Still, Thaler is excited about the future of wind power in Maine, especially the power generated by winds in the Gulf of Maine. He’s been a key player at the University of Maine’s Advanced Structures and Composites Center, which in 2013 unveiled and successfully tested its first offshore floating wind-energy producing turbine.

These turbines, he said, have an incredible potential to harvest offshore winds not just in Maine, but around the world. Because they don’t need to be anchored directly to the seafloor they can be placed in deep water areas far enough offshore to not impact scenic views, Thaler said.

It’s also important, according to Burgess, to think beyond Maine since the state is part of the transmission grid shared among the New England states.

“When you think about Maine’s energy mix, you have to think about it in a regional context,” Burgess said. “Maine is already home to the most wind power production out of those states [and] a lot of that [wind generated] power is going directly into the grid and to the southern part of New England.”

As Denmark goes, could Maine?

With a landmass of 16,577 square miles, the country of Denmark is almost exactly half the size of Maine and has six-times the population of the Pine Tree State. Denmark uses close to 10,000 megawatts of power annually, about double what Maine uses. Data recently released by Energinet, the Danish national transmission system operator for the country’s electricity and natural gas, show that Denmark sourced almost half its electricity consumption from wind power in 2019, up 5 percent from 2017.

Denmark achieved this record by working to reduce costs associated with wind power production and improving its offshore wind generated power technology. In 2019, Denmark also brought the massive Horns Rev 3 offshore wind farm in the North Sea online. This wind farm has an overall production capacity of 406.7 megawatts and includes the most powerful wind turbines on the planet, each capable of producing 8.3 megawatts of power.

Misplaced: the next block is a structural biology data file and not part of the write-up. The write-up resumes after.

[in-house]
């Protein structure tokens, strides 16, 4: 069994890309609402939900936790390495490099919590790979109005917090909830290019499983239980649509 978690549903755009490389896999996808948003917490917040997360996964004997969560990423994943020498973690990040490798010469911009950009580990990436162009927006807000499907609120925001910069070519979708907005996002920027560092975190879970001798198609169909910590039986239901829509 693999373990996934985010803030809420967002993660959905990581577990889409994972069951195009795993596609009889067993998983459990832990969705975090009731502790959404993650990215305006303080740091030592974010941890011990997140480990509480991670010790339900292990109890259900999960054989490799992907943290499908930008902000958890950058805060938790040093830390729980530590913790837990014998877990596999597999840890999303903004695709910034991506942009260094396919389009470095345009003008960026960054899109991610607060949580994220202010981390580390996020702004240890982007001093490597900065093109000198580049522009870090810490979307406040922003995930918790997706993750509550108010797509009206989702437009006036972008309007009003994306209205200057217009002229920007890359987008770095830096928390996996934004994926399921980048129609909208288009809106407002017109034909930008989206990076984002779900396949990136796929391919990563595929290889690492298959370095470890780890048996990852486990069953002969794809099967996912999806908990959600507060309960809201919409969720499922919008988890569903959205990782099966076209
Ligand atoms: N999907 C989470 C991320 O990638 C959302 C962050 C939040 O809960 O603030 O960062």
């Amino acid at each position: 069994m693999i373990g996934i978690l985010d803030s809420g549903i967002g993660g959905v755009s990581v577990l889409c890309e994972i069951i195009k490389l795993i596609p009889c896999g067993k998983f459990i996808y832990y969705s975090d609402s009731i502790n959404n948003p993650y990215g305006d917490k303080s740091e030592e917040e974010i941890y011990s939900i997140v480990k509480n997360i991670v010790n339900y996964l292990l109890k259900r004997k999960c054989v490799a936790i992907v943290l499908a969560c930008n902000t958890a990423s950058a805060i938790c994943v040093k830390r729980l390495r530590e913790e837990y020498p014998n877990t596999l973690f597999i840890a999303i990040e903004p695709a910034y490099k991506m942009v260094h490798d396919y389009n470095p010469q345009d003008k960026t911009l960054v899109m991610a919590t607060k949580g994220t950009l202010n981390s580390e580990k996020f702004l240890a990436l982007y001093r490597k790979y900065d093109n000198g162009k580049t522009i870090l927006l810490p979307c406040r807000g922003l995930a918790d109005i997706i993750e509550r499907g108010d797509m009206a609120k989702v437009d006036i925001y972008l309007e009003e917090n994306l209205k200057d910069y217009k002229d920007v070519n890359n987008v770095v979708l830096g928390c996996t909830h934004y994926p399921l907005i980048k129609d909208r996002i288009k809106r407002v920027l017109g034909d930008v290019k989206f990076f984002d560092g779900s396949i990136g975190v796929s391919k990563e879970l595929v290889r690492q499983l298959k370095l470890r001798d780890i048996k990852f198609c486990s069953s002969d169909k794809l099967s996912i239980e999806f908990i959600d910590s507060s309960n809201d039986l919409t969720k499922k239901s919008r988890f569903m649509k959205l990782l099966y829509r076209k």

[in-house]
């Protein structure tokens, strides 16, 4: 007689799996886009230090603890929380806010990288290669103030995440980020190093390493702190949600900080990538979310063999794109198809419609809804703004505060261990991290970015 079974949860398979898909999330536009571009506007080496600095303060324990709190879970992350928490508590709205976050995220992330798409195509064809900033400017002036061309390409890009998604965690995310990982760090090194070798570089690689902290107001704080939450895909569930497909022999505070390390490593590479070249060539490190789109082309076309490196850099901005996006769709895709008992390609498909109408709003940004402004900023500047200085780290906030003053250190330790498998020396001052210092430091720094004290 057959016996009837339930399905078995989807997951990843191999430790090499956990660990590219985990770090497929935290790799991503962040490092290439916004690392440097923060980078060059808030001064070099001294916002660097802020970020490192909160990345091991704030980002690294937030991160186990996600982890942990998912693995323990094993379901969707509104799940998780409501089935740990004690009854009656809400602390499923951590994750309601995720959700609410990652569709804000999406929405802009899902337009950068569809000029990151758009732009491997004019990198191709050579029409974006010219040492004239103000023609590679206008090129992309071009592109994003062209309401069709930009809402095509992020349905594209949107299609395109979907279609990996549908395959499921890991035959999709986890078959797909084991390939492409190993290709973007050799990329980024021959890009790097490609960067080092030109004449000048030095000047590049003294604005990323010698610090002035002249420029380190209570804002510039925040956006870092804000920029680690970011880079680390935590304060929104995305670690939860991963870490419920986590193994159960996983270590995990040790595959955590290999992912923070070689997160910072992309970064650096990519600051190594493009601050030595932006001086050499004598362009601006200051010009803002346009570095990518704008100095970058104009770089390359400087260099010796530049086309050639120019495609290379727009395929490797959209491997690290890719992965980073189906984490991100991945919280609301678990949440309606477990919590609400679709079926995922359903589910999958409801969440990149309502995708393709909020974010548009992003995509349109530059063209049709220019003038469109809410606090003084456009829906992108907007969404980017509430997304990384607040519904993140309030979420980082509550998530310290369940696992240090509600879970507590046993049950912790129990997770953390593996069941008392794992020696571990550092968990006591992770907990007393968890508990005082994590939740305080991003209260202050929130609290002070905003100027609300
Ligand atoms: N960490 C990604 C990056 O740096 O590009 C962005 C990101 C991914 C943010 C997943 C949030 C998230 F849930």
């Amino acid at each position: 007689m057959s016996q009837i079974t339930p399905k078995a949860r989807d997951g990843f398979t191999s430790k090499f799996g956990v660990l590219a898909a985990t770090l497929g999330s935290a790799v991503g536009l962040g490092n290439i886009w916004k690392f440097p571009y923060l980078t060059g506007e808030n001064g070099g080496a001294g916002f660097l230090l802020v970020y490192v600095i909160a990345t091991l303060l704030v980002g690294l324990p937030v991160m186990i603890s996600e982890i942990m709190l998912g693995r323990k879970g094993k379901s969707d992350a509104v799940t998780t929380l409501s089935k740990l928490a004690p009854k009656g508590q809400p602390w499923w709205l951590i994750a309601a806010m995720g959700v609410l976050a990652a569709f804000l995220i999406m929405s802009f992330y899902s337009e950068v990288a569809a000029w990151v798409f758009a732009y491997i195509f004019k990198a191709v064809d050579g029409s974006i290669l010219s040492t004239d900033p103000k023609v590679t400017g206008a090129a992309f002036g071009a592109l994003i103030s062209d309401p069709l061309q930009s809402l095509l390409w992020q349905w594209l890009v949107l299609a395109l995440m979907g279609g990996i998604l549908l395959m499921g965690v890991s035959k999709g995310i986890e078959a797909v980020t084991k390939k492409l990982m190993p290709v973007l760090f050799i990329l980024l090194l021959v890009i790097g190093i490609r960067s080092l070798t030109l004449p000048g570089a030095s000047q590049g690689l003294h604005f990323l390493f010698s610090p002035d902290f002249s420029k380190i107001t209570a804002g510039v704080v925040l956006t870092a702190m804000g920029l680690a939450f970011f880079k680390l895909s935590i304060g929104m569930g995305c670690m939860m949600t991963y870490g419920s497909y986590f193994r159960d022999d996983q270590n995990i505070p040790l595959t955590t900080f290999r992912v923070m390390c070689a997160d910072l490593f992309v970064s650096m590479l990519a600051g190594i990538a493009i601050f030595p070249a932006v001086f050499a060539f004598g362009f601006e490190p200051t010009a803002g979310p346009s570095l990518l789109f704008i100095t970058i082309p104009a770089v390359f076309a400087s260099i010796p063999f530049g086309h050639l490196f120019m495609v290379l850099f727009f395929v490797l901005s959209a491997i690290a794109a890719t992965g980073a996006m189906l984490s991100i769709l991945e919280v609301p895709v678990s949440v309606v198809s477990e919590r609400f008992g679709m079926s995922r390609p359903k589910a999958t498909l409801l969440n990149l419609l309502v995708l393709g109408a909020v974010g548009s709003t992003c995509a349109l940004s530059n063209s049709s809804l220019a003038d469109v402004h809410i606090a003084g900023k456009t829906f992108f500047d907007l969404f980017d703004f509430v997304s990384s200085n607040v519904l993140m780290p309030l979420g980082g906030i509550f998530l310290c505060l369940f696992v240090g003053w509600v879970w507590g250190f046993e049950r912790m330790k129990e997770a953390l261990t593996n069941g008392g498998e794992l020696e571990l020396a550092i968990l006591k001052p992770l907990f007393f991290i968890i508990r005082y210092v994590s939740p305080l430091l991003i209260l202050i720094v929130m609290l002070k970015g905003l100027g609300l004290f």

By producing 47 percent of its energy needs from wind generated power last year, Denmark not only broke its own production record, it set a world record. In second place is Ireland which in 2019 procuded 28 percent of its power needs from wind.

The time for Maine is now

In terms of the economy and the environment, Maine can’t afford to wait on wind power production, Thaler said, adding Denmark has set the benchmark and Maine would do well as a state to follow that country’s example.

“The bottom line is, we can’t wait to have clean power,” he said. “We are seeing sea levels rising, warming of the oceans, increases in tick populations, changes to vegetations, death of species and it goes on. We can’t sustain our current energy production lifestyle without renewable energy, and that means wind.”

Burgess agreed.

“Wind generated power is clearly a vital piece of what we need to do in order to battle climate change,” he said. “We are bringing the best and brightest from across Maine together to figure out how to deal with these issues, including wind power, because it is so important to Maine’s future.”

As the state and university continue to test and refine the offshore wind technology, Thaler said there is no reason to believe it can’t power all of Maine’s energy needs with enough left over to share with other states while meeting and exceeding the mandated legislative goals.

Julia Bayly is a reporter at the Bangor Daily News with a regular bi-weekly column. Julia has been a freelance travel writer/photographer since 2000.